Devotional books are great, aren't they. Nobody would suggest that we need anything to supplement reading the straight Bible text, but sometimes some brief comments, some questions, some observations made by someone who doesn't think exactly like we do just help the Bible's text and message to hit exactly the right spot in order to help us.
"Bible Studies on Mark" is a good example. Too brief to be a commentary, this book aims to open up the text of Mark in 21 brief chapters, around 8 pages a "lesson", commenting, explaining and applying. It's a book where you read the Bible text and then read Boekestein's comments. At the end of each chapter there are questions for reflection and application, then the end-notes. Boekestein's approach is very practical and helpful, but you'll be doing quite a lot of reading.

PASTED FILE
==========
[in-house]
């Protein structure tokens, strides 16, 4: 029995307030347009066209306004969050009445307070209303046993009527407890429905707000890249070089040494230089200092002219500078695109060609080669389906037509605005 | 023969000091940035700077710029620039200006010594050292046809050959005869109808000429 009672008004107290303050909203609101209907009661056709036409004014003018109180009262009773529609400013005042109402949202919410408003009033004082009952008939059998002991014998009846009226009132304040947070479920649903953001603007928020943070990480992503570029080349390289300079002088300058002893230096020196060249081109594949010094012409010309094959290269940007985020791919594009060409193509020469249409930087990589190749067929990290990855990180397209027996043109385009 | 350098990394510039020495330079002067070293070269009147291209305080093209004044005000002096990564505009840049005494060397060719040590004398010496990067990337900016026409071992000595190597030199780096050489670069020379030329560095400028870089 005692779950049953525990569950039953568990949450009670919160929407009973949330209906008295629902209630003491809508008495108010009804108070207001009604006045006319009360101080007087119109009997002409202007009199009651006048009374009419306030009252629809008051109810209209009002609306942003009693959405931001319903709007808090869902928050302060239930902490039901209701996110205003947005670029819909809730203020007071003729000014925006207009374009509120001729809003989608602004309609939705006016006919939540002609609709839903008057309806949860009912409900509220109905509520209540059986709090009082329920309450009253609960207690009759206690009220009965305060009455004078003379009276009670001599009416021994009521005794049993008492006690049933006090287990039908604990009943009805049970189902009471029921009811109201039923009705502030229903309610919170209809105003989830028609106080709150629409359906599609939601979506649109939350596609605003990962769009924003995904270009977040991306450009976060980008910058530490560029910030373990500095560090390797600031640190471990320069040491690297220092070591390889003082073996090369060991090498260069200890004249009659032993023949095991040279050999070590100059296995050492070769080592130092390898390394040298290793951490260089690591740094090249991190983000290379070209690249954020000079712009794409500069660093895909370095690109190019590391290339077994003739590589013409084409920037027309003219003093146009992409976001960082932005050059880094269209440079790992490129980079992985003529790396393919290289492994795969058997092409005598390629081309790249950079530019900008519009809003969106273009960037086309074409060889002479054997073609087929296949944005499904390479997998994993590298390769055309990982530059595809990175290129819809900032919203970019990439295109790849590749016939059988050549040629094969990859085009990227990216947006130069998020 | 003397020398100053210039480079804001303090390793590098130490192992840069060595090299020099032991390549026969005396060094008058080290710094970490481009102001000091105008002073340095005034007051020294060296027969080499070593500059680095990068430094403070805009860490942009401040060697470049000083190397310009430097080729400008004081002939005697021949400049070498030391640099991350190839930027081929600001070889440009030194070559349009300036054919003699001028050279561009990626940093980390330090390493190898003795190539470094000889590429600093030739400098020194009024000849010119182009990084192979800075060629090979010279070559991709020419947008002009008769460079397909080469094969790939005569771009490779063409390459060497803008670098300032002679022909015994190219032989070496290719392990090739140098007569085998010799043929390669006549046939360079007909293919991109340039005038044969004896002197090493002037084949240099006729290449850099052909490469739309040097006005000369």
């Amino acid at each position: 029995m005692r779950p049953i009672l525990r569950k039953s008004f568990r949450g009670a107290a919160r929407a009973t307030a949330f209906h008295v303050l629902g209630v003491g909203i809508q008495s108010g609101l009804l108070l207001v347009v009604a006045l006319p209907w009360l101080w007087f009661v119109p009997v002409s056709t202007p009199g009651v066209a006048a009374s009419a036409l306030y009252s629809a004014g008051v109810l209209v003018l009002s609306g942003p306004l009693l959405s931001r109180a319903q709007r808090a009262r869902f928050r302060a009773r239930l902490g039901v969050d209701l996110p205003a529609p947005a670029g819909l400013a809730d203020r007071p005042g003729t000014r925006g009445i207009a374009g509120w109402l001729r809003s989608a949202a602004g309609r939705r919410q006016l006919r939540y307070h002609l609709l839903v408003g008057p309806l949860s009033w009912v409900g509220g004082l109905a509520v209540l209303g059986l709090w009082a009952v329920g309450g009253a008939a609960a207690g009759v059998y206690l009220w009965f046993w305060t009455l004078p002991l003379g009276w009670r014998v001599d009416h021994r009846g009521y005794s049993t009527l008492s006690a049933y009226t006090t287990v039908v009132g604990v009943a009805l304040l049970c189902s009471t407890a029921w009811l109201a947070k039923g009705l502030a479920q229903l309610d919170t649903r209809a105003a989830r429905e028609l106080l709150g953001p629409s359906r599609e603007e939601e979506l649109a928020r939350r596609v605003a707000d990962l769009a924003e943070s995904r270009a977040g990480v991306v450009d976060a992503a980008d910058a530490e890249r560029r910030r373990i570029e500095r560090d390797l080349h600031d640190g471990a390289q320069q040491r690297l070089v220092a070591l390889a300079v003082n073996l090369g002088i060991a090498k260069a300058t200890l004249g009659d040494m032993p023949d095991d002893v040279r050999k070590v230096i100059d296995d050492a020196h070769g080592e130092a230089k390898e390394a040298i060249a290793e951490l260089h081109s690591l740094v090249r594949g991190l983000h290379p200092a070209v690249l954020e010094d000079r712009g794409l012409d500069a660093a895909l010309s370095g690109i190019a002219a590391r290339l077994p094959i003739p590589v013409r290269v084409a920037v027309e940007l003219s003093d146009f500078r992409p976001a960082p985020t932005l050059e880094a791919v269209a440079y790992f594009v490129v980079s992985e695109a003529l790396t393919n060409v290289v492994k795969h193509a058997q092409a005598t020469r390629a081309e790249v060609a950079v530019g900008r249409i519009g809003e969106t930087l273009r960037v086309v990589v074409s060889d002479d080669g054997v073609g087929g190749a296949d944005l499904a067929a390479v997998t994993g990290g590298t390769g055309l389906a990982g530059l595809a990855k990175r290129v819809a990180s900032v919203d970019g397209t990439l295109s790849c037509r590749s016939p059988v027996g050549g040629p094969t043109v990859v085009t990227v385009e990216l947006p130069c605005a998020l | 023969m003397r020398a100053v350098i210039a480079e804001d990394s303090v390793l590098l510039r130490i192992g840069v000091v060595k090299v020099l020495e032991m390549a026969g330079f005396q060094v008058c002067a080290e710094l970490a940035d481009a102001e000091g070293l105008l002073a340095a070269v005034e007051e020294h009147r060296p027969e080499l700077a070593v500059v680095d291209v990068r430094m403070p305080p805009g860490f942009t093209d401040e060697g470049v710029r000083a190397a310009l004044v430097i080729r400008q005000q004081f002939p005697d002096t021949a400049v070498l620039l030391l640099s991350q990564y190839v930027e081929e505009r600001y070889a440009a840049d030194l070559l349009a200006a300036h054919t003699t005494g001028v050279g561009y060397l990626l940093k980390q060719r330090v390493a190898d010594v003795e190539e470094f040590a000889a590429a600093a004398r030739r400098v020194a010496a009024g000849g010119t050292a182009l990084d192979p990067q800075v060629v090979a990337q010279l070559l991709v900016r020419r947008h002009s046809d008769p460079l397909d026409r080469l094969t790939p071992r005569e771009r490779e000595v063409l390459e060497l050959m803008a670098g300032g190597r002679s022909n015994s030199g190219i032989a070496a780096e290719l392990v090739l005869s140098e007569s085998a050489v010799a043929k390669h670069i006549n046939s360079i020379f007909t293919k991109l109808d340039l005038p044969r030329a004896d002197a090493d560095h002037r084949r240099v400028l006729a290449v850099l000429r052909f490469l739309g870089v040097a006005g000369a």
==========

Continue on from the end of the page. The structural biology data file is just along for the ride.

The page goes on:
The book is conservative, straightforward and reverent. The "long ending" of Mark is regarded as authenticated by centuries of tradition, though Boekestein considers what would be meant if the "short ending" was the authoritative text.
This is a wholesome and useful book, good for daily reading or for studies in Mark at a fairly light level. Recommended.
I received a free copy of the book in electronic format in exchange for a fair and truthful review.